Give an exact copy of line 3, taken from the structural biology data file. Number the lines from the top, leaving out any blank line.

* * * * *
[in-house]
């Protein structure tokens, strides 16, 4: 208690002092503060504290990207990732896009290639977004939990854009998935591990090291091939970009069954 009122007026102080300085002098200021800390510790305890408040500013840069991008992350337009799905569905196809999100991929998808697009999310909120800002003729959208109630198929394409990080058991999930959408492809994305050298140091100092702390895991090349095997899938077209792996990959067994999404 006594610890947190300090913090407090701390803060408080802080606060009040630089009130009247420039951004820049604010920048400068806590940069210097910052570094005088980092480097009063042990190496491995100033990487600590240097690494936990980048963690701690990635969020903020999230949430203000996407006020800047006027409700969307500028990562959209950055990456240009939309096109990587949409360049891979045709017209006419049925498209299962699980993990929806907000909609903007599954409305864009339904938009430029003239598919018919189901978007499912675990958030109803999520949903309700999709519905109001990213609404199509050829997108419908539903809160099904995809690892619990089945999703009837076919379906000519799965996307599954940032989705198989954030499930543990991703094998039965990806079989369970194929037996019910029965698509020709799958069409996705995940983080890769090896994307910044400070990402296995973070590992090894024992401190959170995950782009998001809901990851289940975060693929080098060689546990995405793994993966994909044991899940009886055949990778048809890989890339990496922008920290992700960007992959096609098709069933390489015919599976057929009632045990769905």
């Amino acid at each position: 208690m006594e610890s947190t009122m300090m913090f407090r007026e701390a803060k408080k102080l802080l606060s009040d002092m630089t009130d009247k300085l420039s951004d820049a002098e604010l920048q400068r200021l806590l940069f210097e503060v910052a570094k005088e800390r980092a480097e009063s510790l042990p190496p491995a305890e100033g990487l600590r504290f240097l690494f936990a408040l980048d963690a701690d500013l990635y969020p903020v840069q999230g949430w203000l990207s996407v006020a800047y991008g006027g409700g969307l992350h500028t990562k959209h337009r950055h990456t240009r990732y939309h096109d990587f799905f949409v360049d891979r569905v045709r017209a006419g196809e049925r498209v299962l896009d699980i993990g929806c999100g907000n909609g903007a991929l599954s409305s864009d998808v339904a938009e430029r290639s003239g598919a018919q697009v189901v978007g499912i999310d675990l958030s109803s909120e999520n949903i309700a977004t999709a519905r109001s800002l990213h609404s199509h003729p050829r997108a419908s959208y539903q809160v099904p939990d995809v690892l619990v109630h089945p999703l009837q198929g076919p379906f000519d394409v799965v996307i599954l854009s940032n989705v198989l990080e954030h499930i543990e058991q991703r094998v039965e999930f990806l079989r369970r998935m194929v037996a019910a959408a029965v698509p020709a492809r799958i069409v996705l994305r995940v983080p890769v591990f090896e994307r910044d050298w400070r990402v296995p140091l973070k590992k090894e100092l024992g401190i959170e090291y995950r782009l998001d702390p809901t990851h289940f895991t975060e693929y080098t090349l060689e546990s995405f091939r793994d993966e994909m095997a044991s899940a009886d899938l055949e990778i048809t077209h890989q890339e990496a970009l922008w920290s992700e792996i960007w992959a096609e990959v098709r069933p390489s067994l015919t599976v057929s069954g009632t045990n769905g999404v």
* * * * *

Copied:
């Amino acid at each position: 208690m006594e610890s947190t009122m300090m913090f407090r007026e701390a803060k408080k102080l802080l606060s009040d002092m630089t009130d009247k300085l420039s951004d820049a002098e604010l920048q400068r200021l806590l940069f210097e503060v910052a570094k005088e800390r980092a480097e009063s510790l042990p190496p491995a305890e100033g990487l600590r504290f240097l690494f936990a408040l980048d963690a701690d500013l990635y969020p903020v840069q999230g949430w203000l990207s996407v006020a800047y991008g006027g409700g969307l992350h500028t990562k959209h337009r950055h990456t240009r990732y939309h096109d990587f799905f949409v360049d891979r569905v045709r017209a006419g196809e049925r498209v299962l896009d699980i993990g929806c999100g907000n909609g903007a991929l599954s409305s864009d998808v339904a938009e430029r290639s003239g598919a018919q697009v189901v978007g499912i999310d675990l958030s109803s909120e999520n949903i309700a977004t999709a519905r109001s800002l990213h609404s199509h003729p050829r997108a419908s959208y539903q809160v099904p939990d995809v690892l619990v109630h089945p999703l009837q198929g076919p379906f000519d394409v799965v996307i599954l854009s940032n989705v198989l990080e954030h499930i543990e058991q991703r094998v039965e999930f990806l079989r369970r998935m194929v037996a019910a959408a029965v698509p020709a492809r799958i069409v996705l994305r995940v983080p890769v591990f090896e994307r910044d050298w400070r990402v296995p140091l973070k590992k090894e100092l024992g401190i959170e090291y995950r782009l998001d702390p809901t990851h289940f895991t975060e693929y080098t090349l060689e546990s995405f091939r793994d993966e994909m095997a044991s899940a009886d899938l055949e990778i048809t077209h890989q890339e990496a970009l922008w920290s992700e792996i960007w992959a096609e990959v098709r069933p390489s067994l015919t599976v057929s069954g009632t045990n769905g999404v």